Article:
Structure, Function, and Tort Law

12 Journal of Tort Law (Forthcoming)

43 Pages Posted: 6 Mar 2020

See all articles by Dan Priel

Dan Priel

York University - Osgoode Hall Law School

Date Written: February 9, 2020


A popular view among tort theorists is that an explanation of tort law must take account its “structure,” since this structure constitutes the law’s “self-understanding.” This view is used to both criticize competing functional accounts of tort law, especially economic ones, that are said to ignore tort law’s structure, and, more constructively, as a basis for explaining various tort doctrines. In this essay, I consider this argument closely and conclude that it is faulty. To be valid, one needs a non-question begging way of identifying the essence of tort law. I argue that law’s “self-understanding” can only make sense if it means the understanding of certain people. Examining those, I conclude that the claim of structuralists is false, for there are many people who take its function to be central. I then further show that if one wishes to understand the development of tort law’s doctrine one must take both structure and function into account. I demonstrate this claim by examining the development of the doctrine dealing with causal uncertainty and vicarious liability.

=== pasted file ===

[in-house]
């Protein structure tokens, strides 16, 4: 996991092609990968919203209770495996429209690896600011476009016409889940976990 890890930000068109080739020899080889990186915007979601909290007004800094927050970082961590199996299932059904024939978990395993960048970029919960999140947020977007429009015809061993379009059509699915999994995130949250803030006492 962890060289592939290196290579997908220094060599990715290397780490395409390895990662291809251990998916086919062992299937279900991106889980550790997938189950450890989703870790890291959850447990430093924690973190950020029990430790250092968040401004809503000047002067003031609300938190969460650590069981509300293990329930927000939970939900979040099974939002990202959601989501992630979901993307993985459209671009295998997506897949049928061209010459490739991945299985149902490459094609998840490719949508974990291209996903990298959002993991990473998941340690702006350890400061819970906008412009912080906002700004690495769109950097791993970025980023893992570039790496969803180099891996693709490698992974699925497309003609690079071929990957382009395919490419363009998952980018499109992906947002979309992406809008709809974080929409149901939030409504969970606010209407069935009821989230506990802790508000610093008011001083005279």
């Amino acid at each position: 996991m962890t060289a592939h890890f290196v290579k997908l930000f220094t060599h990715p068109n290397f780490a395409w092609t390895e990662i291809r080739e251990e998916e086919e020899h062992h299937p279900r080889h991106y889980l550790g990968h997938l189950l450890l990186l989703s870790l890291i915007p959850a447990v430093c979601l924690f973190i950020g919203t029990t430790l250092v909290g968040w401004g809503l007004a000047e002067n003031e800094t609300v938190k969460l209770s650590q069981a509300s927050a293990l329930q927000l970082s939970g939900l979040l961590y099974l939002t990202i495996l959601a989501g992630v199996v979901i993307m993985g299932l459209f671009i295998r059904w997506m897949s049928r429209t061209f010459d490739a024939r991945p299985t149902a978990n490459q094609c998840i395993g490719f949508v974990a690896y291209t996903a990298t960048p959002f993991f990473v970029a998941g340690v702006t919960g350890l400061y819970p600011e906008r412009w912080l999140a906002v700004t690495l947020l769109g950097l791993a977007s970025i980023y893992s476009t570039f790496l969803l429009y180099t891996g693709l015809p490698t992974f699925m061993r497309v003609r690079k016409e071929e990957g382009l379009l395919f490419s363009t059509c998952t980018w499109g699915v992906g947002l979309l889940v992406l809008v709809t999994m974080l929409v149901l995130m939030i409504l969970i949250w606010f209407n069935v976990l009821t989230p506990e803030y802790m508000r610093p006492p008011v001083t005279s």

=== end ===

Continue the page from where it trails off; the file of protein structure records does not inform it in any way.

Keywords: tort law, tort theory, conceptual jurisprudence, functional jurisprudence

Suggested Citation

Priel, Dan, Structure, Function, and Tort Law (February 9, 2020). 12 Journal of Tort Law (Forthcoming). Available at SSRN:

Dan Priel (Contact Author)

York University - Osgoode Hall Law School ( email )

4700 Keele Street
Toronto, Ontario M3J 1P3

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